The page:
Issue 2 - 2024 200dpi

29 October 1998 Edition

Resize: A A A Print

Partition Once Again?


She hasn't gone away you know! Like a recurring nightmare Margeret Thatcher comes back to embarrass the British Tories and spew her venom. Free the mass-murderer Pinochet! Lock up single mothers! But it was the revelation by Douglas Hurd that she wanted to repartition Ireland that intrigued me.

As admitted by anti-republican Sunday Tribune commentator Stephen Collins, ``it implicitly accepted the IRA analysis that partition is the root cause of all the problems on the island'' and debunked Collins's own view that partition is a symptom rather than the cause of the problems.

Another relic of the past who once promoted re-partition is Conor Cruise O'Brien. At least he has moved on, via a rather circuitous route, to argue that a united Ireland may give (ex) unionists more say in their destiny than they would have under a reluctant British Government. He seems to think that republicans could never accept this because of their ``hatred of Protestants''!

The bould Conor could not be more wrong. Sinn Fein has always argued that a united Ireland with maximum power decentralised to local communities would give ex-unionists and everyone else in Ireland far more control over their lives than they have under the two highly centralised states on this small island.

The problems caused by this over-centralisation are becoming more apparent every day. The traffic chaos, accelerating house prices and environmental destruction in the east of the island is mirrored by depopulation and rundown in the west.

It is for this reason that I support the call by Sinn Féin Councillor Sean McManus and Caoimghin O Caolain TD for the regionalisation of the 26 Cos to maintain Objective 1 Status for the poorer regions. It is a sad fact that 13 counties in the west, midlands and border areas still have a level of only 67% GDP of the EU average compared to 121% in the greater Dublin region (This is much higher in well-off districts as Dublin includes many areas of intense poverty).

The big danger is that the Dublin government will engage in a cosmetic ``decentralization'' solely to wrangle the maximum funding from the EU while retaining all real decision-making at the centre, as it did by moving a few government offices down the country.

It is no accident that the most deprived regions lie primarily in the west and around the border. The border counties suffer because of the artificial division imposed by the border which has separated these

counties from their neighbouring counties (which are also the poorest in the Six Counties) and prevented normal trade and economic interaction. Paradoxically, the relative economic decline of the west and midlands (and, indeed, areas like Ballymun in Dublin, Ballyphehane in Cork and Ballymurphy in Belfast) is at least partly because the people of these areas have no real control over their own affairs.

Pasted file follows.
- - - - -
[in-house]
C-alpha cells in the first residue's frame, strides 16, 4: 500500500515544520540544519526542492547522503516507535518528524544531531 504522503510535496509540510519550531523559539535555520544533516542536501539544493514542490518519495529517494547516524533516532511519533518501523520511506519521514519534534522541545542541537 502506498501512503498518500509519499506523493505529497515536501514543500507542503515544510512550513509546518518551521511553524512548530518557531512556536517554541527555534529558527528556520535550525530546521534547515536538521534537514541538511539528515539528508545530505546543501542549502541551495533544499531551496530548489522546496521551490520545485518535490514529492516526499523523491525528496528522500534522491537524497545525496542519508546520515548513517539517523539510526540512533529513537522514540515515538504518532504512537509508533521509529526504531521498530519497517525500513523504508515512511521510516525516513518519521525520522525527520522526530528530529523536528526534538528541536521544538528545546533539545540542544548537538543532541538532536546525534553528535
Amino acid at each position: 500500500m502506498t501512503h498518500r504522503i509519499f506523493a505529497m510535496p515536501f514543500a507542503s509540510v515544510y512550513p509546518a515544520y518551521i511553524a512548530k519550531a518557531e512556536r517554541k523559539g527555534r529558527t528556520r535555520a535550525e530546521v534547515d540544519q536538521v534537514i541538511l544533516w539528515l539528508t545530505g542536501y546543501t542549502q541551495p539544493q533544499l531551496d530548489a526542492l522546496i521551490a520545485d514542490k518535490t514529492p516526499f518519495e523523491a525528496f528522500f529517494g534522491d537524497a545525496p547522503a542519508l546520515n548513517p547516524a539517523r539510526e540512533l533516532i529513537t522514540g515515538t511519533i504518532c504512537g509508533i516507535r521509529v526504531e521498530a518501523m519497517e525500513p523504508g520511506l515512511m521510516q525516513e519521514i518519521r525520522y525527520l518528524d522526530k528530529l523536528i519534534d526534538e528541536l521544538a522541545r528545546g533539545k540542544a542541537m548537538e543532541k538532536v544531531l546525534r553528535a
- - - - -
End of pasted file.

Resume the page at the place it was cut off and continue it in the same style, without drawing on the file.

What is needed, then, is to give ALL the Irish people a real say in the political and economic decisions that affect their lives. This can be done by first breaking the unequal link with Britain which takes power further away from the people and removing the artificial border which fosters head-counting sectarianism. In the new Ireland we need a radical system of local and regional government based on the principle of decentralising maximum power to the lowest possible level. Thus, for example, primary and secondary education, community policing, housing and all local services could be under the control of local councils while regional government might look after third level education, industrial development, large hospitals and major roads. The main central authority then, would be a written constitution (which citizens could change), based on the UN Declaration of Human Rights to protect the rights of women, Travellers, immigrants, gay people and anyone else who might be discriminated against.

Given the alienation felt, not only, by people in the west and border counties (of both the Six and 26 Counties), but also by many communities in our cities and towns, Sinn Fein can set itself clearly apart from the establishment parties if it vigorously promotes its unique decentralisation principles and says openly how wealth can be transferred from the very well-off to implement them.

Not only would this Power To The People policy be a vote-winner for Sinn Fein, but it would help tackle many of our country's problems- traffic congestion, housing shortages and environmental damage around Dublin and Belfast; economic decline in the west; poverty and drug abuse in working class areas of our cities and, as Conor Cruise O Brien says, the fear and alienation of many working class unionists in the North.

An Phoblacht
44 Parnell Sq.
Dublin 1